Saturday, August 27, 2016

Lobster festival-goers left eating hot dogs after unfortunate delay in delivering the crustaceans

Air Canada have reimbursed the organisers of a festival in Alberta after a boatload of lobsters from Newfoundland were lost in transit, spoiling an event meant to celebrate the coveted crustaceans. Jackie Panasiuk, one of the organisers of the Northern Alberta Lobster Festival in the community of Cotillion, said that they have accepted Air Canada's offer to pay for the shipping and the cost of the seafood. The settlement came after the festival, held earlier this month, was left lobster-less following the mishap.

Instead of soaring thousands of kilometres to their final destination at the Grande Prairie airport, the lobsters were grounded in Toronto, then sidelined in Edmonton. One hundred live lobsters were delayed. By the time the shipment arrived, 18 hours after the end of the festival, much of the lobster had spoiled. "We had people come from all over Alberta, and unfortunately the lobster weren't among the attendees," said Panasiuk, who helped her sister organise the event. "It was a very disappointing event. We ate hot dogs at a lobster fest." On the day of the festival, Air Canada's cargo-tracking system indicated the lobster shipment had arrived at Grande Prairie airport at 4pm.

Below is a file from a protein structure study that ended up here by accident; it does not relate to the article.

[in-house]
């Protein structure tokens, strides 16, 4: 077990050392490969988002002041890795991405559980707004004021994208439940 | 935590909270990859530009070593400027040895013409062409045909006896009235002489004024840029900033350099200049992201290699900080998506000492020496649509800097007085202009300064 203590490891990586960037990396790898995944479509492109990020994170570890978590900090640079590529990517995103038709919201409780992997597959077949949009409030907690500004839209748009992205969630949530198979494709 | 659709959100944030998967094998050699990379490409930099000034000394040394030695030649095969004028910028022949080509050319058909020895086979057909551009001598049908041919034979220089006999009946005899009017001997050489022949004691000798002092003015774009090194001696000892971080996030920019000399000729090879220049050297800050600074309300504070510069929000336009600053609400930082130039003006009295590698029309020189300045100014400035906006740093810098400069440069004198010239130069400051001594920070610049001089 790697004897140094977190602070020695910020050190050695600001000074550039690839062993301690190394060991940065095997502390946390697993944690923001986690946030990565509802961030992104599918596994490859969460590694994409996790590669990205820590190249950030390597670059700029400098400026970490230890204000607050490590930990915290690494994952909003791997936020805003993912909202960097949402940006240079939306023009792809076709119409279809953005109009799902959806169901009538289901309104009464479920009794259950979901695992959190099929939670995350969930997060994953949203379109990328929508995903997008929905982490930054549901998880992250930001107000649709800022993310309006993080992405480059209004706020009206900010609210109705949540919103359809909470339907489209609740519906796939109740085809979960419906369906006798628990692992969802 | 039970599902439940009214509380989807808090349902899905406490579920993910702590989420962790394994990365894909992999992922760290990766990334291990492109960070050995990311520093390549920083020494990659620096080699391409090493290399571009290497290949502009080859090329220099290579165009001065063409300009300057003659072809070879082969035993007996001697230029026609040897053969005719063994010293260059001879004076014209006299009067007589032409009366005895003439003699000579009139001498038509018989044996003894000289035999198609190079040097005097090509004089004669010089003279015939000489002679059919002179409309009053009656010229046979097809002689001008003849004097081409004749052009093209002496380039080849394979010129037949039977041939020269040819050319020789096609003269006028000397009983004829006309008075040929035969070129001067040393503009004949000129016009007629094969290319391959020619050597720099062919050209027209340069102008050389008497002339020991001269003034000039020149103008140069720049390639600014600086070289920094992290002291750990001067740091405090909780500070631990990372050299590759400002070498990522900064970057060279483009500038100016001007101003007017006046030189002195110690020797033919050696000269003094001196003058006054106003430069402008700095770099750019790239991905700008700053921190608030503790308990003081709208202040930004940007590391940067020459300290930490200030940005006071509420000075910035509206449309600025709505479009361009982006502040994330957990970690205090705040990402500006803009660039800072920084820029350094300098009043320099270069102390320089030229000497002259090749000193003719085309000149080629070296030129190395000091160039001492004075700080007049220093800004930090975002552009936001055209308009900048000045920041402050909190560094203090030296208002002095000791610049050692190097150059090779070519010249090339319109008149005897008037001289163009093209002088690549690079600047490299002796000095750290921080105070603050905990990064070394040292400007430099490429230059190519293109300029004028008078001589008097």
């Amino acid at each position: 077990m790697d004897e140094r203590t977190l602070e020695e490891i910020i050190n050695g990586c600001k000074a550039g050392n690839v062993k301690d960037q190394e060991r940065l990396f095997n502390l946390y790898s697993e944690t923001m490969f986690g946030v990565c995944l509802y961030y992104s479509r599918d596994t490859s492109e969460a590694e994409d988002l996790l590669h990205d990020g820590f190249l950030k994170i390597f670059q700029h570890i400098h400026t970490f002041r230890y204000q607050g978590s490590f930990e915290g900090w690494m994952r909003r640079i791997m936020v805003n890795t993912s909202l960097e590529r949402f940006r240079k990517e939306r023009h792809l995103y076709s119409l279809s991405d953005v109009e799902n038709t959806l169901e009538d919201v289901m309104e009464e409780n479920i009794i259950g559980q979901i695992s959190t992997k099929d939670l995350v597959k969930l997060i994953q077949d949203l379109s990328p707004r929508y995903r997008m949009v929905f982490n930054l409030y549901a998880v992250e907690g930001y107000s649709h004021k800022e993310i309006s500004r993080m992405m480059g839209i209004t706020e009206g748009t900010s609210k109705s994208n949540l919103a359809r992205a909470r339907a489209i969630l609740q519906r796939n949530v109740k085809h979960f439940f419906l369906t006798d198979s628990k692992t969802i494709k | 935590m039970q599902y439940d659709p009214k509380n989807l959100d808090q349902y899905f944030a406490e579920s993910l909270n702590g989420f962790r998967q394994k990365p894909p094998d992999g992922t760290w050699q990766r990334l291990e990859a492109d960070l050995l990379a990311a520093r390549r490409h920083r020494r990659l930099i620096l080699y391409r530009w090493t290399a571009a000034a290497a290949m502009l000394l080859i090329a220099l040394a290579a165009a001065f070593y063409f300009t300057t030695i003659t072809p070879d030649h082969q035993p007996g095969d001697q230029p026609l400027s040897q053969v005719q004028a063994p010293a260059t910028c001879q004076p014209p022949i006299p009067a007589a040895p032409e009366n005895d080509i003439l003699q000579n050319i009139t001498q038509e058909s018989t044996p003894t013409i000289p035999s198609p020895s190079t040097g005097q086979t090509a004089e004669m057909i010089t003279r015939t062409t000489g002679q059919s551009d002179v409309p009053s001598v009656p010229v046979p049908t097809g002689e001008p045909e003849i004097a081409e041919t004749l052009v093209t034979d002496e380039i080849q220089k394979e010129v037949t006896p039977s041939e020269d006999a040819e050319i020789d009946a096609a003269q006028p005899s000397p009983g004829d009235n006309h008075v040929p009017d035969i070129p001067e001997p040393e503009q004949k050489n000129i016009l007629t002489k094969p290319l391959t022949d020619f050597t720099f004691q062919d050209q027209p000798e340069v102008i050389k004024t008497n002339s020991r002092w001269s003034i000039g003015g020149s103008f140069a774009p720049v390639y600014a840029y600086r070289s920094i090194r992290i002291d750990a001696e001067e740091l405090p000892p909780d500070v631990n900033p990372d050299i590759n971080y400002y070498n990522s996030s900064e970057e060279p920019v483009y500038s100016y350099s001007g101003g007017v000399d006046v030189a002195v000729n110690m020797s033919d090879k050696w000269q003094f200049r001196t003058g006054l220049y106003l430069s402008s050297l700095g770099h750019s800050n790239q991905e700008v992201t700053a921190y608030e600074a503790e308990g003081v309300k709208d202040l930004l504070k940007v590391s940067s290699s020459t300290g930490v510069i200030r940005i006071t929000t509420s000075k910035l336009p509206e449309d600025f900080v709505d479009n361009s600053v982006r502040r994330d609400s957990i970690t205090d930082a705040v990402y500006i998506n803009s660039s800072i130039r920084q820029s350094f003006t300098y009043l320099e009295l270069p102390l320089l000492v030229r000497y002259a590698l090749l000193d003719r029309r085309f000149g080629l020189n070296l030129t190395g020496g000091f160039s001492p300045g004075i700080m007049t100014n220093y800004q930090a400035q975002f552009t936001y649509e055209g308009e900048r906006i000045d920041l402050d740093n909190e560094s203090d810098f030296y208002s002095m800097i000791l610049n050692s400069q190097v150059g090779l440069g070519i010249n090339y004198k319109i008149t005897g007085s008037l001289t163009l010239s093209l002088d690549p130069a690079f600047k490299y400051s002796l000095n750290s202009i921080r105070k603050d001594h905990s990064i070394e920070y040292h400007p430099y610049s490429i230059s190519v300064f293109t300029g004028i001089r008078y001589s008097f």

But when the organisers reached the customer service desk, they were told the shipment hadn't arrived. Severe weather had grounded the flight in Toronto, and there was no guarantee the lobster would arrive in Alberta before the end of day. Panasiuk said she spent hours on the phone, dealing with agents who refused to apologise or answer her questions. The lost lobsters turned up at the Edmonton airport two hours later, but Panasiuk said the airline wasn't accommodating in getting them to their final destination. Instead of letting the lobster rot, Panasiuk said Air Canada could have transferred the crates to a different flight or offered to pay for alternative transport.

"Air Canada offered to allow us to pay to taxi them up to Cotillion - and a cab ride just to get them up to Grande Prairie would have cost $750. And we were supposed to pay for it." The seafood finally arrived in Grande Prairie at around 10am the day after the festival. "We cooked and froze them and distributed them to community members, because nobody has enough freezer space for that many lobsters," Panasiuk said. In a statement, Air Canada representative Isabelle Arthur said "very bad weather" was to blame for the delays. The shipment missed the last connecting flight in Toronto and was sent the next morning on the first available flight. In addition, a "complex itinerary" had made it challenging to provide real-time tracking information.

1 comment:

mjb86 said...

Was there a screening of The Lobster?